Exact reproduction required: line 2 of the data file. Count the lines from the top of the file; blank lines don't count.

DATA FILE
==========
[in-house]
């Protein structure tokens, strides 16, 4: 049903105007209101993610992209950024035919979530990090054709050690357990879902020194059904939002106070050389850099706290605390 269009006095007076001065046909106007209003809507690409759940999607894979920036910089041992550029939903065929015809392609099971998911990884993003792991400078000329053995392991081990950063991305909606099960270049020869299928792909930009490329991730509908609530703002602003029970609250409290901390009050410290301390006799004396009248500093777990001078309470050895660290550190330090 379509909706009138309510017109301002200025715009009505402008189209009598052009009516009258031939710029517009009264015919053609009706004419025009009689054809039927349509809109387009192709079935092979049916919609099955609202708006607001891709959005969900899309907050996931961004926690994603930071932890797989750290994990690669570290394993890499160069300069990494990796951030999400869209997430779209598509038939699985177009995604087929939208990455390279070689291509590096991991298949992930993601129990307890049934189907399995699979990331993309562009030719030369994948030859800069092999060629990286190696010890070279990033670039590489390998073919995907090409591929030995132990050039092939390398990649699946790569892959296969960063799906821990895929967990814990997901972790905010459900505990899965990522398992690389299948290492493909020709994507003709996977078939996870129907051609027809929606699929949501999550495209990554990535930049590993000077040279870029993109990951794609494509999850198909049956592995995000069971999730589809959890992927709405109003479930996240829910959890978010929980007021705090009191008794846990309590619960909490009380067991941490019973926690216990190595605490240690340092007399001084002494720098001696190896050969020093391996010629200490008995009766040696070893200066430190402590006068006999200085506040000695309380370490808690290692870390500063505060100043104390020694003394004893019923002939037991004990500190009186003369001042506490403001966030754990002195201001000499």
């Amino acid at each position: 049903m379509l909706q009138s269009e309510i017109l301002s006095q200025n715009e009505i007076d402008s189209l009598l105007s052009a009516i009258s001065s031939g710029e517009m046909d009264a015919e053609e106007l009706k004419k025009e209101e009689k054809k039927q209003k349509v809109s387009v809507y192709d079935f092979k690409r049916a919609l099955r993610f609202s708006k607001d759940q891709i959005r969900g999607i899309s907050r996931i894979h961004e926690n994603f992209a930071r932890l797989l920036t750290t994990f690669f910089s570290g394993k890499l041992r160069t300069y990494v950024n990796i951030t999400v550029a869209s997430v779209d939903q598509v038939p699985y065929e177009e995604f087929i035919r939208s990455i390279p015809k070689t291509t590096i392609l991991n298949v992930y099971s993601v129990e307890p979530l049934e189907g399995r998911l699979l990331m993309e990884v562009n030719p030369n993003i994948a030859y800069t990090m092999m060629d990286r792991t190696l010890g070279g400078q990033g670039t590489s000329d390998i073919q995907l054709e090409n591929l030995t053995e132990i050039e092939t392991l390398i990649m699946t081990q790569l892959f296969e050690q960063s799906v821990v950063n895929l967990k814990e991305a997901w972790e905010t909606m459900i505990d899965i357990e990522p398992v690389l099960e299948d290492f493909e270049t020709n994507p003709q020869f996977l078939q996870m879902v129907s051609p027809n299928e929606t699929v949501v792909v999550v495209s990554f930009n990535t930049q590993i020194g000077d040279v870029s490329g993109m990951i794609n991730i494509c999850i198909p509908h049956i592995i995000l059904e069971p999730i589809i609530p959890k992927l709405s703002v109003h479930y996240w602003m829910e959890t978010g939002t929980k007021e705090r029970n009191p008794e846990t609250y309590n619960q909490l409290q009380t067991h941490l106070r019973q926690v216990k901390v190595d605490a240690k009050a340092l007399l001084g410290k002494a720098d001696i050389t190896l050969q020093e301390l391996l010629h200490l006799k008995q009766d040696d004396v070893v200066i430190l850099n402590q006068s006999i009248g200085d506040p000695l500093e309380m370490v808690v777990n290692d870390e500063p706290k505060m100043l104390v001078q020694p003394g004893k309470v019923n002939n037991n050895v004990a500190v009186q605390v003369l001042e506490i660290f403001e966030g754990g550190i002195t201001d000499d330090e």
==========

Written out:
């Protein structure tokens, strides 16, 4: 049903105007209101993610992209950024035919979530990090054709050690357990879902020194059904939002106070050389850099706290605390 269009006095007076001065046909106007209003809507690409759940999607894979920036910089041992550029939903065929015809392609099971998911990884993003792991400078000329053995392991081990950063991305909606099960270049020869299928792909930009490329991730509908609530703002602003029970609250409290901390009050410290301390006799004396009248500093777990001078309470050895660290550190330090 379509909706009138309510017109301002200025715009009505402008189209009598052009009516009258031939710029517009009264015919053609009706004419025009009689054809039927349509809109387009192709079935092979049916919609099955609202708006607001891709959005969900899309907050996931961004926690994603930071932890797989750290994990690669570290394993890499160069300069990494990796951030999400869209997430779209598509038939699985177009995604087929939208990455390279070689291509590096991991298949992930993601129990307890049934189907399995699979990331993309562009030719030369994948030859800069092999060629990286190696010890070279990033670039590489390998073919995907090409591929030995132990050039092939390398990649699946790569892959296969960063799906821990895929967990814990997901972790905010459900505990899965990522398992690389299948290492493909020709994507003709996977078939996870129907051609027809929606699929949501999550495209990554990535930049590993000077040279870029993109990951794609494509999850198909049956592995995000069971999730589809959890992927709405109003479930996240829910959890978010929980007021705090009191008794846990309590619960909490009380067991941490019973926690216990190595605490240690340092007399001084002494720098001696190896050969020093391996010629200490008995009766040696070893200066430190402590006068006999200085506040000695309380370490808690290692870390500063505060100043104390020694003394004893019923002939037991004990500190009186003369001042506490403001966030754990002195201001000499």